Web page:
Communicate the organization's commitment to diversity and the benefits it brings to marketing efforts. Ensure that the team understands how diversity aligns with the company's mission and values. It is critical not to do this only during new employee onboarding or once a year in your annual town hall, but to make it a part of the ongoing all team meetings. It is too easy for everyone to get distracted or occupied with the next pressing topic and they need to continue to hear the company’s commitment to diversity.
Encourage collaboration and cross-functional teamwork. When diverse team members work together, they can bring different viewpoints to the table and develop more innovative marketing strategies. I make it a point to not close discussion on an important topic or brainstorming session without going around the room and soliciting attendee input. This makes everyone feel included and heard!
Open Feedback Channels
Establish channels for team members to provide feedback on diversity and inclusion issues. Some organizations make this a part of their semi-annual or annual employee engagement surveys. Individual team managers can seek more real time and actionable feedback from their teams via monthly or quarterly team discussions or anonymous virtual surveys. Act on their feedback to address concerns and make improvements. Action is critical here!
Recognize and celebrate cultural events, holidays, and milestones important to different team members. This fosters a sense of belonging and respect for diverse backgrounds.
Address Bias and Discrimination
In the cast of incidents of bias or discrimination, be sure to act swiftly. Ensure that there are clear policies in place for reporting and addressing such issues, and that these policies are communicated more frequently than during employee onboarding alone. While there is no one-size-fits-all policy, employers should follow one that’s ‘zero-tolerance’ where possible. This means that violations could potentially include suspension or termination.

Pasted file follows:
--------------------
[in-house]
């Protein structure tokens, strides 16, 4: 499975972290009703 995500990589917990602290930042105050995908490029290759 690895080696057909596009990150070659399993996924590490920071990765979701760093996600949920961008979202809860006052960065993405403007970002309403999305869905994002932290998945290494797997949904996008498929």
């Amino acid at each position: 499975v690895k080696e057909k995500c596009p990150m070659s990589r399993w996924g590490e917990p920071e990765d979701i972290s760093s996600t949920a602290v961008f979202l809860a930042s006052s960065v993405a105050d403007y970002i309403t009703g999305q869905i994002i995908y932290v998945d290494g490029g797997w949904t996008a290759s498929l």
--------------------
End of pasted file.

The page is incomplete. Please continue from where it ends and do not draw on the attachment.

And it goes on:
Diversify Your Leadership
Promote diversity in leadership positions within the marketing team. The current ethnic skew of marketing/advertising space is at 32%, suggesting that there is much work left to do! While you always want to promote the very best person for the job, diverse leadership can help champion diversity initiatives and set an example for the rest of the team.
Track Diversity Metrics
Track diversity metrics such as ‘diversity in workforce vs application pool’, ‘diversity by organization level’, ‘job satisfaction and retention by employee cohorts’, and similar metrics to measure progress and hold the team accountable for diversity and inclusion goals.
Provide Educational Resources
Provide access to resources that promote diversity and inclusion, such as articles, webinars, and speakers who can share insights and experiences. When I worked at CNO Financial, we regularly invited external speakers who excelled in the DE&I space to employee town halls and other business/customer events. These investments build trust in the employer and solidify the top-down diversity related messages from leadership.
Ensure that all team activities and materials are accessible to individuals with disabilities, including digital content and physical spaces. Consider leveraging platforms like LevelAccess that not only have diagnostic ability, but can also assist with expedited addressing of all digital content.
Provide Feedback And Recognition
Regularly provide feedback and recognize the contributions of team members, acknowledging their diverse perspectives and accomplishments.
Keep Getting Better
I strongly believe that managing a diverse marketing team is an ongoing process. It requires a commitment to inclusivity, continuous learning, and a willingness to adapt as the team evolves.
Continue to Manage Powerfully
I hope these suggestions struck a chord with you and you will consider trying them with your teams. By fostering a culture of diversity and inclusion, you can leverage the strengths of your team to create more effective and resonant marketing campaigns. Feel free to share your thoughts and feedback below, or you can reach out to me on LinkedIn to continue the conversation.